laus

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See also: Laus and -laus

Gothic[edit]

Romanization[edit]

laus

  1. Romanization of 𐌻𐌰𐌿𐍃

Icelandic[edit]

Etymology[edit]

From Old Norse lauss.

Pronunciation[edit]

Adjective[edit]

laus ‎(comparative lausari, superlative lausastur)

  1. loose
  2. free to go
  3. available
  4. vacant

Inflection[edit]

See also[edit]


Latin[edit]

Etymology[edit]

From echoic Proto-Indo-European root *lēwt-, *lēwdʰ-(song, sound), from Proto-Indo-European *lēw-(to sound, resound, sing out), see also Irish laoidh(song, poem), Gothic 𐌻𐌹𐌿𐌸𐍉𐌽(liuþōn, to praise), German Lied(song), Old Norse ljoð(strophe), and Old English leoð(song, hymn, poem).

Pronunciation[edit]

Noun[edit]

laus f ‎(genitive laudis); third declension

  1. praise, glory
  2. fame

Inflection[edit]

Third declension.

Case Singular Plural
nominative laus laudēs
genitive laudis laudum
dative laudī laudibus
accusative laudem laudēs
ablative laude laudibus
vocative laus laudēs

Derived terms[edit]

Descendants[edit]

References[edit]

  • laus in Charlton T. Lewis and Charles Short (1879) A Latin Dictionary, Oxford: Clarendon Press
  • laus in Charlton T. Lewis (1891) An Elementary Latin Dictionary, New York: Harper & Brothers
  • LAUS in Charles du Fresne du Cange’s Glossarium Mediæ et Infimæ Latinitatis (augmented edition, 1883–1887)
  • Félix Gaffiot (1934), Dictionnaire Illustré Latin-Français, Paris: Hachette, s.v.laus”.
  • Meissner, Carl; Auden, Henry William (1894) Latin Phrase-Book[1], London: Macmillan and Co.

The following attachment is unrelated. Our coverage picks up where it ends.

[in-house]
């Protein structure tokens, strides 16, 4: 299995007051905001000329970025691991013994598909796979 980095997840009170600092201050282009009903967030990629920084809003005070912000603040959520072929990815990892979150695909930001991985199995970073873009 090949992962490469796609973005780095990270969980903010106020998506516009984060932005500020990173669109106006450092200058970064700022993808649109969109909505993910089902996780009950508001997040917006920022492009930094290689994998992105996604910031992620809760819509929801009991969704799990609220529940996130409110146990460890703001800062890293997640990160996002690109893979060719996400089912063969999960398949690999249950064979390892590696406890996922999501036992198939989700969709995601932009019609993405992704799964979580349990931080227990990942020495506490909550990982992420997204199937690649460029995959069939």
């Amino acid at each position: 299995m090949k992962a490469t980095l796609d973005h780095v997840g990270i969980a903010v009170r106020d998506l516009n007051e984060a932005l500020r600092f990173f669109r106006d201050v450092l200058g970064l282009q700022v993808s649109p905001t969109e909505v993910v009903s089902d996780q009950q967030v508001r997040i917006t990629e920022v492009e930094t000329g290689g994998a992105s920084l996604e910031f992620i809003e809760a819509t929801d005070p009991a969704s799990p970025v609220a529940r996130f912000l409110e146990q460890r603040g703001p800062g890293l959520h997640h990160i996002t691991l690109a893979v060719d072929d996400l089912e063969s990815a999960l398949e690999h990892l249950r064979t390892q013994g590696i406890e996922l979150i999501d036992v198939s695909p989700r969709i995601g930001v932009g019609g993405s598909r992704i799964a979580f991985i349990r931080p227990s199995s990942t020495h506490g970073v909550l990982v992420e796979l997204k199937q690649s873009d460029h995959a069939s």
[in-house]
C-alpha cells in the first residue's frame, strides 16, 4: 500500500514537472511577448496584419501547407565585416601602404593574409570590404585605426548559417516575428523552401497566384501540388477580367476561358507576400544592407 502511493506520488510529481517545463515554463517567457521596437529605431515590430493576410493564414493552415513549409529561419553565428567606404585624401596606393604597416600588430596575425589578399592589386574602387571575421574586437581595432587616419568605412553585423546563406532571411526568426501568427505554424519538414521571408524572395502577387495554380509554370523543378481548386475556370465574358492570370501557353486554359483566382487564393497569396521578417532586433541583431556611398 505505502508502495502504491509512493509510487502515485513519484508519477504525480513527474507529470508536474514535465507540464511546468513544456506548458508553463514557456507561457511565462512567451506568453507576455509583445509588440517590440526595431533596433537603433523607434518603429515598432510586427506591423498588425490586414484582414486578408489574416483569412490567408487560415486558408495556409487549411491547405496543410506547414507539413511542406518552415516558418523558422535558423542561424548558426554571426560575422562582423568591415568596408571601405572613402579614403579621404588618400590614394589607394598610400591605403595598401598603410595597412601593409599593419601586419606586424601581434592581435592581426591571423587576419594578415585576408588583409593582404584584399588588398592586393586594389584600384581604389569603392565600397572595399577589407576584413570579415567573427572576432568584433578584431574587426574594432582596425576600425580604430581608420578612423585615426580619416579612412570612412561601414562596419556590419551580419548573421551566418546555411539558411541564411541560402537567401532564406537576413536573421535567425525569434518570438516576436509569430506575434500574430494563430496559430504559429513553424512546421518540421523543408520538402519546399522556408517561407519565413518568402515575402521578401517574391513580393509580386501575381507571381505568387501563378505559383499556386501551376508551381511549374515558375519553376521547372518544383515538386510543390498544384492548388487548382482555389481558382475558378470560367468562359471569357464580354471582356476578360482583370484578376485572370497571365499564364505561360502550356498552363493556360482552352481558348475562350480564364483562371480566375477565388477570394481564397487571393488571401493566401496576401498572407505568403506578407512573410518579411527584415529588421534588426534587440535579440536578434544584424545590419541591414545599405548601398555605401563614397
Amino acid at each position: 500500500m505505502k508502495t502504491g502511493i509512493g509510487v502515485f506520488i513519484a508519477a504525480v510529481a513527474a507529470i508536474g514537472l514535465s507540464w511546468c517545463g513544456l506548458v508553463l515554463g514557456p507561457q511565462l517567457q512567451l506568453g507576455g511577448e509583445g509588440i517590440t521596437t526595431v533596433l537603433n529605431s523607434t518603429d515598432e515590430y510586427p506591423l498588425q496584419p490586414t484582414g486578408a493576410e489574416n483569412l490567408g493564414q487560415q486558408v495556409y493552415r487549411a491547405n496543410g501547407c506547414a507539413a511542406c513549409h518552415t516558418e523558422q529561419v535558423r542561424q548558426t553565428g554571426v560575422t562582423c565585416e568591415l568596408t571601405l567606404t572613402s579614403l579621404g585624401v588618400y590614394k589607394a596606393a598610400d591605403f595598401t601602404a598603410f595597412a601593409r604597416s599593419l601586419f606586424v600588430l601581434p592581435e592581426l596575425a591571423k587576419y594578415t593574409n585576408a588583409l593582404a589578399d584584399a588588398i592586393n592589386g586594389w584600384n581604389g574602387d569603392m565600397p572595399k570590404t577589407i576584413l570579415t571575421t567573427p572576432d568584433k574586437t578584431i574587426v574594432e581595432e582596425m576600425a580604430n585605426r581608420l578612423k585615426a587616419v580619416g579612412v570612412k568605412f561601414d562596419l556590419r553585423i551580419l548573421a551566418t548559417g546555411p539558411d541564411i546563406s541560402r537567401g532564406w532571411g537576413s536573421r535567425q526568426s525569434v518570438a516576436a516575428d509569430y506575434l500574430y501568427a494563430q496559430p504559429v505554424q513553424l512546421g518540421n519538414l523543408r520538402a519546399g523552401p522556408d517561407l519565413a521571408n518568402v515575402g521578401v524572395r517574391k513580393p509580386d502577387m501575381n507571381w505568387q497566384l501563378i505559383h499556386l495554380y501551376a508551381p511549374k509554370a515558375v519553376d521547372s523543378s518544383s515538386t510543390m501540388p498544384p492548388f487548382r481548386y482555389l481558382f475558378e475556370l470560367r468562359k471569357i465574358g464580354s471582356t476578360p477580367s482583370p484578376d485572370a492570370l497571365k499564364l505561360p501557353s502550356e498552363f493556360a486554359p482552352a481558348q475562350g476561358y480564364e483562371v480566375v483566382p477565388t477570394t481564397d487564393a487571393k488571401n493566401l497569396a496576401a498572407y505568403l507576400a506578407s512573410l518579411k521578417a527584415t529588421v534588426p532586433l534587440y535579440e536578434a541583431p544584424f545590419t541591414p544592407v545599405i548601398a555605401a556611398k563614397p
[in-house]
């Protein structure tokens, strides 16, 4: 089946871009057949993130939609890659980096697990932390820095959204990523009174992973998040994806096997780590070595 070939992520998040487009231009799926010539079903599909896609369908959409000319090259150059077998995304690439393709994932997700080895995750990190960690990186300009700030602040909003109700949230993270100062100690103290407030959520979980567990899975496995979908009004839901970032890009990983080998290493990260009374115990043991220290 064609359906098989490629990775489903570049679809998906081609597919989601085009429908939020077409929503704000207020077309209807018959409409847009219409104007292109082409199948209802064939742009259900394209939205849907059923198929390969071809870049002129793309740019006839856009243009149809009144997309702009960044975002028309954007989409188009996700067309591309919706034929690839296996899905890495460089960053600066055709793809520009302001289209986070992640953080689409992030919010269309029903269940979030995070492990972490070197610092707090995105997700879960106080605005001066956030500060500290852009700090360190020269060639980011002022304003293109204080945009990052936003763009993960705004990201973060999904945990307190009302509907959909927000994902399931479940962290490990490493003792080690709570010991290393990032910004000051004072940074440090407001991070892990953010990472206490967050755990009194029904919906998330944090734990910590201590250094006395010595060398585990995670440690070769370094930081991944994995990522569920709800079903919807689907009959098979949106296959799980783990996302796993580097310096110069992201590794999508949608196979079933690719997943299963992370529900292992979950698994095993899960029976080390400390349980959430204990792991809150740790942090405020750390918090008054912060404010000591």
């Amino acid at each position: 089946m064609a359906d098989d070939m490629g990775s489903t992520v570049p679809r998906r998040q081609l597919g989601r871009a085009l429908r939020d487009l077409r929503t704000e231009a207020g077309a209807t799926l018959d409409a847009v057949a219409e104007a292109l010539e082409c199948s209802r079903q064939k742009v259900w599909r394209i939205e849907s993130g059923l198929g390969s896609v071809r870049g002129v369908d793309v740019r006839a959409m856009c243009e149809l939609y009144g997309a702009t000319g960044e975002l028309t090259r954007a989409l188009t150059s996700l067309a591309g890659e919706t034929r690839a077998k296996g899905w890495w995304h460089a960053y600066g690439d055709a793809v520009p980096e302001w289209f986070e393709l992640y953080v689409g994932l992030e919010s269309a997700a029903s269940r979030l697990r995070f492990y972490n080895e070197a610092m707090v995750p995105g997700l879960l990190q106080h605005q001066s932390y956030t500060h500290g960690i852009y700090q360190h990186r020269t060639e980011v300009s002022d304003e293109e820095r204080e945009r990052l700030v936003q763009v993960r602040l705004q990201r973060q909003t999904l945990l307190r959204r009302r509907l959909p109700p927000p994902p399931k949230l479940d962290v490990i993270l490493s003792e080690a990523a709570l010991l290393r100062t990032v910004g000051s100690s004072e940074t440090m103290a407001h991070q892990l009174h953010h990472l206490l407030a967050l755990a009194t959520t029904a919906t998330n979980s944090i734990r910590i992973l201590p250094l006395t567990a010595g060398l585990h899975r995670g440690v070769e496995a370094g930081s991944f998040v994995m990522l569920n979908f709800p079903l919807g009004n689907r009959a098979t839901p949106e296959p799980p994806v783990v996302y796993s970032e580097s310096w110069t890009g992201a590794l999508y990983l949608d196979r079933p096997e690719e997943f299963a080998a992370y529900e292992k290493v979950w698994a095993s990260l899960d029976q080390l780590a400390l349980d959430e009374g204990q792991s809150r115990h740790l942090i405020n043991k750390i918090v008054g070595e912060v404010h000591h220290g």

• to praise, extol, commend a person: laude afficere aliquem
    • to praise, extol, commend a person: (maximis, summis) laudibus efferre aliquem or aliquid
    • to praise, extol, commend a person: eximia laude ornare aliquem
    • to overwhelm with eulogy: omni laude cumulare aliquem
    • to extol, laud to the skies: laudibus aliquem (aliquid) in caelum ferre, efferre, tollere
    • to consider a thing creditable to a man: aliquid laudi alicui ducere, dare
    • to confer distinction on a person; to redound to his credit: gloriae, laudi esse
    • to be very famous, illustrious: gloria, laude florere
    • to be guided by ambition: laudis studio trahi
    • to be consumed by the fires of ambition: gloriae, laudis cupiditate incensum esse, flagrare
    • to be distinguished as a poet: poetica laude florere
    • to be a distinguished orator: eloquentiae laude florere
    • the word aemulatio is employed with two meanings, in a good and a bad sense: aemulatio dupliciter dicitur, ut et in laude et in vitio hoc nomen sit
    • (ambiguous) to praise, extol, commend a person: laudem tribuere, impertire alicui
    • (ambiguous) to spread a person's praises: alicuius laudes praedicare
    • (ambiguous) to win golden opinions from every one: omnium undique laudem colligere
    • (ambiguous) to win golden opinions from every one: maximam ab omnibus laudem adipisci
    • (ambiguous) to confer distinction on a person; to redound to his credit: laudem afferre
    • (ambiguous) to be guided by ambition: laudem, gloriam quaerere
    • (ambiguous) to detract from a person's reputation, wilfully underestimate a person: alicuius famam, laudem imminuere
    • (ambiguous) to render obscure, eclipse a person: obscurare alicuius gloriam, laudem, famam (not obscurare aliquem)
    • (ambiguous) to sing the praises of some one (not canere aliquem: alicuius laudes versibus persequi
    • (ambiguous) to sing the praises of some one (not canere aliquem: alicuius laudes (virtutes) canere
    • (ambiguous) to thank, glorify the immortal gods: grates, laudes agere dis immortalibus
  • laus in The Perseus Project (1999) Perseus Encyclopedia[2]
  • laus in Harry Thurston Peck, editor (1898) Harper's Dictionary of Classical Antiquities, New York: Harper & Brothers
  1. ^ http://www.argjiro.net/fjalor/index.php

Middle English[edit]

Adjective[edit]

laus

  1. loose

Tok Pisin[edit]

Etymology[edit]

From English louse.

Noun[edit]

laus

  1. any external parasitic insect; flea; louse.